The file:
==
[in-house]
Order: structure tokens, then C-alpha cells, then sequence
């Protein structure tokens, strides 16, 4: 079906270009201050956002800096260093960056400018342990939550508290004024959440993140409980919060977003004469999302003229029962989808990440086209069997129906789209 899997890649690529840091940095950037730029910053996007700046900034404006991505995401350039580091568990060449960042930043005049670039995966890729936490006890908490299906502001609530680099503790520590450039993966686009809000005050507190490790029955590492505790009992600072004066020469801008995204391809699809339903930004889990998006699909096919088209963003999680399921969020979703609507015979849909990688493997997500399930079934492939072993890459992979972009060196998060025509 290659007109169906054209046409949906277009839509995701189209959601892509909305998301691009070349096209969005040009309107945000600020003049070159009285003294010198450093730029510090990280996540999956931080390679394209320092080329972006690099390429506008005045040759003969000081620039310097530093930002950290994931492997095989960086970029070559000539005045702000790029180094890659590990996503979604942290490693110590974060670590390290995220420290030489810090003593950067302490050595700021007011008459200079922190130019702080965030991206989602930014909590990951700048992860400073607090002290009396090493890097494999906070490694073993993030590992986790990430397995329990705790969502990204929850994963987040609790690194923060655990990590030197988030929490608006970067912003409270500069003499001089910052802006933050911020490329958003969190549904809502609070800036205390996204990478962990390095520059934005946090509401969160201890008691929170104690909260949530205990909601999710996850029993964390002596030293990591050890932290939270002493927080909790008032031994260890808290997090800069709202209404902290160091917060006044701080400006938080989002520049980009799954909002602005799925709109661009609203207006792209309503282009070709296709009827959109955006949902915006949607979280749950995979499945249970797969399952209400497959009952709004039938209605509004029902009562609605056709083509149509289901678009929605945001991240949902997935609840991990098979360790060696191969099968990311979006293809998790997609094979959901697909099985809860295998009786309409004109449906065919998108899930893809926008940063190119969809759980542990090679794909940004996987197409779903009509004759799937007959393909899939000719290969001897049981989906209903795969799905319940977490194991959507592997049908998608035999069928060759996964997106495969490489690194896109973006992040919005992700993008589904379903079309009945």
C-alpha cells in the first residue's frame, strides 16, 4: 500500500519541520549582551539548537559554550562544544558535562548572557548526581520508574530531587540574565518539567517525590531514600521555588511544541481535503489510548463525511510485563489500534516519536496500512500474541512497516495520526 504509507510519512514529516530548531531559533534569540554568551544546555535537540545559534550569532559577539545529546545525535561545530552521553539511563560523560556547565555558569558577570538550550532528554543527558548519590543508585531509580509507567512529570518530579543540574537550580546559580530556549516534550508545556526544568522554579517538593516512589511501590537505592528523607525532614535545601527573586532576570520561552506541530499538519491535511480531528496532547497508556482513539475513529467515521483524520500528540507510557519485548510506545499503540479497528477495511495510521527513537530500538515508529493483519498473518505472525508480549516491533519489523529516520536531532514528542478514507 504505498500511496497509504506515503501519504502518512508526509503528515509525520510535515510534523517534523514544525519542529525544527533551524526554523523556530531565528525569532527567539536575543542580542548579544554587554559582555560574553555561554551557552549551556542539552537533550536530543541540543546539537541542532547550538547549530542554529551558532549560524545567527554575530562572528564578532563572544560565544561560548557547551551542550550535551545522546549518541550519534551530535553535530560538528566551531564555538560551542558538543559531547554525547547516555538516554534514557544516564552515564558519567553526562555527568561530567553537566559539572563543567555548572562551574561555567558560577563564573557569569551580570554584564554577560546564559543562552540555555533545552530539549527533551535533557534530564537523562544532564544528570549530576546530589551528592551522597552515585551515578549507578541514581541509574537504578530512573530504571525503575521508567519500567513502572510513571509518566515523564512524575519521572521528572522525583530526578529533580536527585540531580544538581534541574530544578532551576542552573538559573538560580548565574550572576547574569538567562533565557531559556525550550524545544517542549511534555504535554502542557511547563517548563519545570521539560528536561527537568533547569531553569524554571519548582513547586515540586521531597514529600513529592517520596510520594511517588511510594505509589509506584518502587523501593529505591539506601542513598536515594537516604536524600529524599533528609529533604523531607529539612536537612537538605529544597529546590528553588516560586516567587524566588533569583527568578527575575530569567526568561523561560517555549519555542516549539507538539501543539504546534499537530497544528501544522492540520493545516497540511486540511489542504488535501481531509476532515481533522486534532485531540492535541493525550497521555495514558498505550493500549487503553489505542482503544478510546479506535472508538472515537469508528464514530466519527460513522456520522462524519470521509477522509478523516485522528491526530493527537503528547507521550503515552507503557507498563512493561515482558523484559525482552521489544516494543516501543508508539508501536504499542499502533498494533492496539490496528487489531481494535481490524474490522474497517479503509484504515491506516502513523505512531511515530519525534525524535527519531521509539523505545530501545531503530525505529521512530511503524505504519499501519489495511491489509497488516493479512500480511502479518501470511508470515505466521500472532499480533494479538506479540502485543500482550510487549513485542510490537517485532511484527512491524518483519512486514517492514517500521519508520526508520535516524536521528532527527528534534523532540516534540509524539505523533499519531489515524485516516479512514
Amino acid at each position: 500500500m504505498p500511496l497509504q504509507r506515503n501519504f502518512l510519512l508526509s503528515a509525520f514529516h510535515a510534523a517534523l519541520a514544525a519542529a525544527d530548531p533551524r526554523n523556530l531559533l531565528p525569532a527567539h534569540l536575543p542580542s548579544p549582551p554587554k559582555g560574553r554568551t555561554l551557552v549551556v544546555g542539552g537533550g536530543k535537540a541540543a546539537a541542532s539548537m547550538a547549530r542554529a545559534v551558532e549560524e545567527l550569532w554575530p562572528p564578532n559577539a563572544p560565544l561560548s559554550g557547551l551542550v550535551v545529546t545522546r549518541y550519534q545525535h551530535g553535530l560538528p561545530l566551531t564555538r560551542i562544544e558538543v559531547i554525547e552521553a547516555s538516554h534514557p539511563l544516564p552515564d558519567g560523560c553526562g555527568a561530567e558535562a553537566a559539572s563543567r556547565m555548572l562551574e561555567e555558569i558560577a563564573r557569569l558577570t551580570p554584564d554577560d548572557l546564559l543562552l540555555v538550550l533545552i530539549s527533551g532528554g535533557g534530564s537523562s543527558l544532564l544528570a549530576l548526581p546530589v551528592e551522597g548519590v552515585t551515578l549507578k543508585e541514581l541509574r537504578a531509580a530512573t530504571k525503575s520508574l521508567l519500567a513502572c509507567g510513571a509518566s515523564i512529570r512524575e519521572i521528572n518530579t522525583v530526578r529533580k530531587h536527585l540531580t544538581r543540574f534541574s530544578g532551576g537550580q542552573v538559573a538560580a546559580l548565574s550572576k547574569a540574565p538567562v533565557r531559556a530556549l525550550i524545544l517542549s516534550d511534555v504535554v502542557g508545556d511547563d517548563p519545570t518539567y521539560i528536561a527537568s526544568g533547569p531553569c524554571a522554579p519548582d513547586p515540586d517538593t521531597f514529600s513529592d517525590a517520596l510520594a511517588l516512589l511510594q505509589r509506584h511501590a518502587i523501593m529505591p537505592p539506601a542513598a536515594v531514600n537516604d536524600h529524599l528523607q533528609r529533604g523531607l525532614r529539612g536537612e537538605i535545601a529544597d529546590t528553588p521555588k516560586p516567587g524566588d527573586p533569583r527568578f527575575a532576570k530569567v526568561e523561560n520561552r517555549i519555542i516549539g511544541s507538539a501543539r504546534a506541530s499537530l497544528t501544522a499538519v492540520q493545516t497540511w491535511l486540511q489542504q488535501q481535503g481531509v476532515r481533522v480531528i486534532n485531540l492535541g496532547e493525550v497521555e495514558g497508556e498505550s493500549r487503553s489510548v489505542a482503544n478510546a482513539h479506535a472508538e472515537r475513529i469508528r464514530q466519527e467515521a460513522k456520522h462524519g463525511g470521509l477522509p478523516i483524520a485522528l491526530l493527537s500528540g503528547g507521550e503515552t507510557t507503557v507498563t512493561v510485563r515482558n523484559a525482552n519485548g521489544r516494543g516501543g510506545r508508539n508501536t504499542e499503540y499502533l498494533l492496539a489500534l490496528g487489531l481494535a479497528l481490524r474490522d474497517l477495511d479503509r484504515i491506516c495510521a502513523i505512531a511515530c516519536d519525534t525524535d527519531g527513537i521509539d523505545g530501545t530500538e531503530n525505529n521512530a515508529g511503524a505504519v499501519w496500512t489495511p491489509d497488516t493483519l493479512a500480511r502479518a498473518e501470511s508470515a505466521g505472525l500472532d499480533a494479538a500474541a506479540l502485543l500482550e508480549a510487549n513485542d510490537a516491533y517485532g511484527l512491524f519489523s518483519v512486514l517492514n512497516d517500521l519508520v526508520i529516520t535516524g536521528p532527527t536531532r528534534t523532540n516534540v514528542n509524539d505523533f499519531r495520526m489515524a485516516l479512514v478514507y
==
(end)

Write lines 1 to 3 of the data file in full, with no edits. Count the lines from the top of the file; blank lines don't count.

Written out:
[in-house]
Order: structure tokens, then C-alpha cells, then sequence
């Protein structure tokens, strides 16, 4: 079906270009201050956002800096260093960056400018342990939550508290004024959440993140409980919060977003004469999302003229029962989808990440086209069997129906789209 899997890649690529840091940095950037730029910053996007700046900034404006991505995401350039580091568990060449960042930043005049670039995966890729936490006890908490299906502001609530680099503790520590450039993966686009809000005050507190490790029955590492505790009992600072004066020469801008995204391809699809339903930004889990998006699909096919088209963003999680399921969020979703609507015979849909990688493997997500399930079934492939072993890459992979972009060196998060025509 290659007109169906054209046409949906277009839509995701189209959601892509909305998301691009070349096209969005040009309107945000600020003049070159009285003294010198450093730029510090990280996540999956931080390679394209320092080329972006690099390429506008005045040759003969000081620039310097530093930002950290994931492997095989960086970029070559000539005045702000790029180094890659590990996503979604942290490693110590974060670590390290995220420290030489810090003593950067302490050595700021007011008459200079922190130019702080965030991206989602930014909590990951700048992860400073607090002290009396090493890097494999906070490694073993993030590992986790990430397995329990705790969502990204929850994963987040609790690194923060655990990590030197988030929490608006970067912003409270500069003499001089910052802006933050911020490329958003969190549904809502609070800036205390996204990478962990390095520059934005946090509401969160201890008691929170104690909260949530205990909601999710996850029993964390002596030293990591050890932290939270002493927080909790008032031994260890808290997090800069709202209404902290160091917060006044701080400006938080989002520049980009799954909002602005799925709109661009609203207006792209309503282009070709296709009827959109955006949902915006949607979280749950995979499945249970797969399952209400497959009952709004039938209605509004029902009562609605056709083509149509289901678009929605945001991240949902997935609840991990098979360790060696191969099968990311979006293809998790997609094979959901697909099985809860295998009786309409004109449906065919998108899930893809926008940063190119969809759980542990090679794909940004996987197409779903009509004759799937007959393909899939000719290969001897049981989906209903795969799905319940977490194991959507592997049908998608035999069928060759996964997106495969490489690194896109973006992040919005992700993008589904379903079309009945």